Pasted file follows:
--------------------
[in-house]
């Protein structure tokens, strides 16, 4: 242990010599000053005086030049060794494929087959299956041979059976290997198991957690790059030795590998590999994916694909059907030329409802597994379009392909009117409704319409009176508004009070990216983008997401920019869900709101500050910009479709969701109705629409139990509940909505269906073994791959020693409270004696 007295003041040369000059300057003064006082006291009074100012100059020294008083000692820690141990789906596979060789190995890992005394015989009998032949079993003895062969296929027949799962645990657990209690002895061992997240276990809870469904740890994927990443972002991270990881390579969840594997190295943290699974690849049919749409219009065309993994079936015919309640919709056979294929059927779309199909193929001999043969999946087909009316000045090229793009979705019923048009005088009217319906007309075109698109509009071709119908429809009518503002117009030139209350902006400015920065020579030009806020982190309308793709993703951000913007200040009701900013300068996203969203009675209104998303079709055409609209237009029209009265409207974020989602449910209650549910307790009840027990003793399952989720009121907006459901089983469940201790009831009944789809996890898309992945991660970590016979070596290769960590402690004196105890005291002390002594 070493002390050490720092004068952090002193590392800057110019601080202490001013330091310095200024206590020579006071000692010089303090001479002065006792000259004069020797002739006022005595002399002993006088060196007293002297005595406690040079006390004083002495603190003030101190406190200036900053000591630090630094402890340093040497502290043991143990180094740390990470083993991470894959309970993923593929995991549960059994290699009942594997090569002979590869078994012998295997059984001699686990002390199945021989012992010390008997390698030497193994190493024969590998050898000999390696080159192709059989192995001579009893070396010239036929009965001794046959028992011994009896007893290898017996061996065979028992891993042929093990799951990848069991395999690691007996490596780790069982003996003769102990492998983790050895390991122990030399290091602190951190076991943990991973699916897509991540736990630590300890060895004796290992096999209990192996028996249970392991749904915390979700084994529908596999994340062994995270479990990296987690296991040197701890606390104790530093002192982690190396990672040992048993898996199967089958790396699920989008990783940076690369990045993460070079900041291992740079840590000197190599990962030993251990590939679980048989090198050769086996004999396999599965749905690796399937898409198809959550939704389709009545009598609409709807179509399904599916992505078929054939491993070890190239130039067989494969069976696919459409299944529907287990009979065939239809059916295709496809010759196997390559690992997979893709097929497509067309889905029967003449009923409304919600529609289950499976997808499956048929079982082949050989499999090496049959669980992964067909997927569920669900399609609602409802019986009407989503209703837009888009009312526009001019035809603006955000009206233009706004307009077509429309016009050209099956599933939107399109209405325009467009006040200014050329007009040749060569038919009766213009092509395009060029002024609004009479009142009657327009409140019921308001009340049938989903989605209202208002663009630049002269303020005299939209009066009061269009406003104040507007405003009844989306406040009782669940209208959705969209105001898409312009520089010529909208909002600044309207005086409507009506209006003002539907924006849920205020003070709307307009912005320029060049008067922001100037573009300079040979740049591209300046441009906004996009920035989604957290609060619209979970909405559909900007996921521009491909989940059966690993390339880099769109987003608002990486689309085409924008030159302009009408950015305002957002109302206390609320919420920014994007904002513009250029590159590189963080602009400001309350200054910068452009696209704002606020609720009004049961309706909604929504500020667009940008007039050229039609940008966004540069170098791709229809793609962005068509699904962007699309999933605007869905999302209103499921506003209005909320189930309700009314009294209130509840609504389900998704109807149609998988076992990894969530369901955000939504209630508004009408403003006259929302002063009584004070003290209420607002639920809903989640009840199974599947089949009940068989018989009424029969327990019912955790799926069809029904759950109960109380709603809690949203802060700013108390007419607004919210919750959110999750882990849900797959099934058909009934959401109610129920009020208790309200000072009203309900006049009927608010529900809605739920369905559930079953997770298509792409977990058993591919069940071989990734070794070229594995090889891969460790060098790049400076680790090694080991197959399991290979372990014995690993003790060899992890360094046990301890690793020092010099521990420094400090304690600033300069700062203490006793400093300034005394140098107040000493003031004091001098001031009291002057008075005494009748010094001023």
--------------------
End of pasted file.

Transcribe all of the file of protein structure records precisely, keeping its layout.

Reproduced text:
[in-house]
């Protein structure tokens, strides 16, 4: 242990010599000053005086030049060794494929087959299956041979059976290997198991957690790059030795590998590999994916694909059907030329409802597994379009392909009117409704319409009176508004009070990216983008997401920019869900709101500050910009479709969701109705629409139990509940909505269906073994791959020693409270004696 007295003041040369000059300057003064006082006291009074100012100059020294008083000692820690141990789906596979060789190995890992005394015989009998032949079993003895062969296929027949799962645990657990209690002895061992997240276990809870469904740890994927990443972002991270990881390579969840594997190295943290699974690849049919749409219009065309993994079936015919309640919709056979294929059927779309199909193929001999043969999946087909009316000045090229793009979705019923048009005088009217319906007309075109698109509009071709119908429809009518503002117009030139209350902006400015920065020579030009806020982190309308793709993703951000913007200040009701900013300068996203969203009675209104998303079709055409609209237009029209009265409207974020989602449910209650549910307790009840027990003793399952989720009121907006459901089983469940201790009831009944789809996890898309992945991660970590016979070596290769960590402690004196105890005291002390002594 070493002390050490720092004068952090002193590392800057110019601080202490001013330091310095200024206590020579006071000692010089303090001479002065006792000259004069020797002739006022005595002399002993006088060196007293002297005595406690040079006390004083002495603190003030101190406190200036900053000591630090630094402890340093040497502290043991143990180094740390990470083993991470894959309970993923593929995991549960059994290699009942594997090569002979590869078994012998295997059984001699686990002390199945021989012992010390008997390698030497193994190493024969590998050898000999390696080159192709059989192995001579009893070396010239036929009965001794046959028992011994009896007893290898017996061996065979028992891993042929093990799951990848069991395999690691007996490596780790069982003996003769102990492998983790050895390991122990030399290091602190951190076991943990991973699916897509991540736990630590300890060895004796290992096999209990192996028996249970392991749904915390979700084994529908596999994340062994995270479990990296987690296991040197701890606390104790530093002192982690190396990672040992048993898996199967089958790396699920989008990783940076690369990045993460070079900041291992740079840590000197190599990962030993251990590939679980048989090198050769086996004999396999599965749905690796399937898409198809959550939704389709009545009598609409709807179509399904599916992505078929054939491993070890190239130039067989494969069976696919459409299944529907287990009979065939239809059916295709496809010759196997390559690992997979893709097929497509067309889905029967003449009923409304919600529609289950499976997808499956048929079982082949050989499999090496049959669980992964067909997927569920669900399609609602409802019986009407989503209703837009888009009312526009001019035809603006955000009206233009706004307009077509429309016009050209099956599933939107399109209405325009467009006040200014050329007009040749060569038919009766213009092509395009060029002024609004009479009142009657327009409140019921308001009340049938989903989605209202208002663009630049002269303020005299939209009066009061269009406003104040507007405003009844989306406040009782669940209208959705969209105001898409312009520089010529909208909002600044309207005086409507009506209006003002539907924006849920205020003070709307307009912005320029060049008067922001100037573009300079040979740049591209300046441009906004996009920035989604957290609060619209979970909405559909900007996921521009491909989940059966690993390339880099769109987003608002990486689309085409924008030159302009009408950015305002957002109302206390609320919420920014994007904002513009250029590159590189963080602009400001309350200054910068452009696209704002606020609720009004049961309706909604929504500020667009940008007039050229039609940008966004540069170098791709229809793609962005068509699904962007699309999933605007869905999302209103499921506003209005909320189930309700009314009294209130509840609504389900998704109807149609998988076992990894969530369901955000939504209630508004009408403003006259929302002063009584004070003290209420607002639920809903989640009840199974599947089949009940068989018989009424029969327990019912955790799926069809029904759950109960109380709603809690949203802060700013108390007419607004919210919750959110999750882990849900797959099934058909009934959401109610129920009020208790309200000072009203309900006049009927608010529900809605739920369905559930079953997770298509792409977990058993591919069940071989990734070794070229594995090889891969460790060098790049400076680790090694080991197959399991290979372990014995690993003790060899992890360094046990301890690793020092010099521990420094400090304690600033300069700062203490006793400093300034005394140098107040000493003031004091001098001031009291002057008075005494009748010094001023």